After an 11 day trial, executives of the Executive Recycling, Inc, owner Brandon Richter of Highlands Ranch and the operations manager and vice president, Tor Olsen of Parker were convicted today on mail and wire fraud, environmental crimes, smuggling and obstruction. Sentencing will happen in April of 2013. They are facing up to 20 years in prison and up to $4 million in fines.
Executive Recycling, Inc. collected electronics with the claim that they would be refurbished or recycled properly. Instead they were found guilty of illegally exporting the electronic waste. This case began more than 4 years ago with an EPA investigation and with a CBS 60 Minutes edition which followed a shipment from Englewood to Hong Kong. This all led to the involvement of the US Attorney Generals office. Richter and Olsen were indicted in September of 2011.
Electronics recycling has not been a strictly regulated industry, however that is all changing. It is estimated that between 40,000 and 161,000 ton of used electronics are thrown out each year and only 8,000 ton recycled.
In February of 2012 Republican Representative Don Coram, sponsored Senate Bill 12-133. The bill prohibits the disposal of certain consumer electronic devices in landfills, effective by a date established by the solid and hazardous waste commission. Disposal in landfills located in communities that are not well-served by electronic device recycling facilities may be exempted from the ban. Beginning July 1, 2013, state agencies must arrange for the recycling of such devices with a certified recycler. The department of public health and environment must coordinate with existing public and private efforts pertaining to the development and implementation of a public education program regarding electronic device recycling. This bill was signed by the Governor on April 20, 2012.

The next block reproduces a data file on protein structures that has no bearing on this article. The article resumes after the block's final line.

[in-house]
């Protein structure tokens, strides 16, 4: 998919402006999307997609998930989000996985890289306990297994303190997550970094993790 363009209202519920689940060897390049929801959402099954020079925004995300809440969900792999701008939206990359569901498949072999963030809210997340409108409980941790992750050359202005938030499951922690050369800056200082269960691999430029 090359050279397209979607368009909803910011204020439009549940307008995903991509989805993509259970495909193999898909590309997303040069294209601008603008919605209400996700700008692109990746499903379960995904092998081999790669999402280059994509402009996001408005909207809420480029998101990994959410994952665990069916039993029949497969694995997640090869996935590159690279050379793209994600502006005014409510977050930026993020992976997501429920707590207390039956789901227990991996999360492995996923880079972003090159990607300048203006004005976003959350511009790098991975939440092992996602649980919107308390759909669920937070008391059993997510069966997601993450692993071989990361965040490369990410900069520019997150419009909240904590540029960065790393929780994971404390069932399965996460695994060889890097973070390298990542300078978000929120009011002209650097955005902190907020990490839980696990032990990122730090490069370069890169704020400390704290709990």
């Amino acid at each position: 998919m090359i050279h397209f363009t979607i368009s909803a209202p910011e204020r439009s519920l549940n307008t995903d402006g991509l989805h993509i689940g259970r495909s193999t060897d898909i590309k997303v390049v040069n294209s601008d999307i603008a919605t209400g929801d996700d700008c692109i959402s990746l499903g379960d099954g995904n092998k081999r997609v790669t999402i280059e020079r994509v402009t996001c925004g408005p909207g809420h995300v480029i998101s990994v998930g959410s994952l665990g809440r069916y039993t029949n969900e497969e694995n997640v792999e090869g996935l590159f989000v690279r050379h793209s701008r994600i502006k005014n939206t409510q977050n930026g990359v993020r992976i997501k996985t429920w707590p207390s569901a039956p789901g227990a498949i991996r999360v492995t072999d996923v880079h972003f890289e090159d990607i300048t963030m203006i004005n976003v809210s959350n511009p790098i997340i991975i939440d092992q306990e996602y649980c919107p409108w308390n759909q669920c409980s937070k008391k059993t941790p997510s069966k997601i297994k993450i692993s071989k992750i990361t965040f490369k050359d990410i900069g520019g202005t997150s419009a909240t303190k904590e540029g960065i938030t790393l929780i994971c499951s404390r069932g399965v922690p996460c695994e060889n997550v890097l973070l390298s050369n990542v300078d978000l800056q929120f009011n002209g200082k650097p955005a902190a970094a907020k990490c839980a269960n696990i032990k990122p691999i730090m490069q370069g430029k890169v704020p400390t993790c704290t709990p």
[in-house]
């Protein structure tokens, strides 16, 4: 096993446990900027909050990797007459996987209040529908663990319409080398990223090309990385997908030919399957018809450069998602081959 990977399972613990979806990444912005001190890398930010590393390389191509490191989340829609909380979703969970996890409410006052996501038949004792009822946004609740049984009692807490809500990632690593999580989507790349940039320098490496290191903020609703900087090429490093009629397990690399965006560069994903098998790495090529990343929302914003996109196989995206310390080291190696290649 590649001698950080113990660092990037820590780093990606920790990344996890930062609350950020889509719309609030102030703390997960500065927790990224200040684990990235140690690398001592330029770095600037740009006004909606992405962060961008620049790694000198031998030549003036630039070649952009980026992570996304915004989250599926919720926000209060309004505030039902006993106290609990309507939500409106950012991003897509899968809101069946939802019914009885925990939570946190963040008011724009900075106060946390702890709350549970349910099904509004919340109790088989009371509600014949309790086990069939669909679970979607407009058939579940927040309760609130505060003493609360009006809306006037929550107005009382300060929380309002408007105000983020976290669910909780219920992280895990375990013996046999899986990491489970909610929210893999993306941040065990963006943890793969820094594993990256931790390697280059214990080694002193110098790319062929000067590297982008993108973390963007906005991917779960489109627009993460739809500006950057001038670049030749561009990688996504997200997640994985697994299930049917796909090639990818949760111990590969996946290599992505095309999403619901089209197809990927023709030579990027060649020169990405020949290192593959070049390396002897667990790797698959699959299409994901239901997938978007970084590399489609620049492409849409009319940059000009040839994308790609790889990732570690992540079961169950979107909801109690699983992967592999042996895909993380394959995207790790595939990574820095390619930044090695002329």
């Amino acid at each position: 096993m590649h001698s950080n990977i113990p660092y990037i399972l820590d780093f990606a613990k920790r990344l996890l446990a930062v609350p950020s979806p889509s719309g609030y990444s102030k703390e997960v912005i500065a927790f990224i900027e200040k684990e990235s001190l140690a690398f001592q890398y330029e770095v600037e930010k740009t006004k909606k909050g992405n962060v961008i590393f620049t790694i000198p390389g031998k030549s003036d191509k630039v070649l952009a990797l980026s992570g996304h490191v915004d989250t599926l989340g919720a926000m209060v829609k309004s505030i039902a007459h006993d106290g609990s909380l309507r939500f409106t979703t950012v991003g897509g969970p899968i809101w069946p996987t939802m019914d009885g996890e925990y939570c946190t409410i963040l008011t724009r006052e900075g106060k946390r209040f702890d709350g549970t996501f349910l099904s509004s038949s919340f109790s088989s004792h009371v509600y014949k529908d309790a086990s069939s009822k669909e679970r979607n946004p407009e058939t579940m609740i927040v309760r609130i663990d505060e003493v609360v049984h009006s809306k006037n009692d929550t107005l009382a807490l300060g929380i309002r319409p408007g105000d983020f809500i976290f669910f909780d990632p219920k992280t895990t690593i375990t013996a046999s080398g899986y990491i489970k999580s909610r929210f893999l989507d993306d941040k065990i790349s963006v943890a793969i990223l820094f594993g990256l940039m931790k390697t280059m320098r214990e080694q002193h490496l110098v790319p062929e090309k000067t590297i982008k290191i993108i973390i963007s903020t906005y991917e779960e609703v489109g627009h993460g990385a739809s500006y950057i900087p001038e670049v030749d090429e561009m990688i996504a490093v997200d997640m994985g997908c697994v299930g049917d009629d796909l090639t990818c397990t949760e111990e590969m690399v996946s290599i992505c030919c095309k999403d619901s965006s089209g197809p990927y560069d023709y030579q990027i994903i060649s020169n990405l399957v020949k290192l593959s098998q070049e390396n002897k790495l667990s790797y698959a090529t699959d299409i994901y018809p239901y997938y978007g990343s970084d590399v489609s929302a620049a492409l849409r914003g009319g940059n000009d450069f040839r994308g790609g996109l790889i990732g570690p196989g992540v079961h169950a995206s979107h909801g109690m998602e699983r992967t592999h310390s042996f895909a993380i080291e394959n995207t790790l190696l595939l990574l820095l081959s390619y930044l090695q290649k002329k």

While it has been for many years, and continues to be, illegal for industry, businesses, government agencies, institutions and schools to dispose of any electronics waste that exhibits one or more characteristics of hazardous waste in municipal solid waste landfills, Senate Bill 12-133 bans landfill disposal of certain electronic wastes from all sources, even residential. Under limited conditions, a Board of County Commissioners may vote to temporarily exempt its residents from the ban. A stakeholder process will be used to develop revisions to Section 16 of the Regulations Pertaining to Solid Waste Sites and Facilities to incorporate these requirements. To broaden the scope of Section 16, it is proposed to be renamed “Materials Prohibited from Disposal.”
Included in the definitions of electronics recycling products are not just computers. An extensive list of items such as monitoring equipment, household electronics and appliances, medical equipment, scanning systems, traffic control equipment and dozens more is spelled out in the new law. Recyclers will now have to provide certification of the proper handling of materials. Enforcement of these new requirements will be the key to preventing another federal case like that with Executive Recyclers, Inc.
It will take time for the CDPHE Hazardous Waste Divison to arrange for the implementation of these new requirements as well as the additional requirement of public education. Information on recycling of electronic waste is available from the website. A draft of the Section 16 changes from November 2, 2012 is available on the website as well.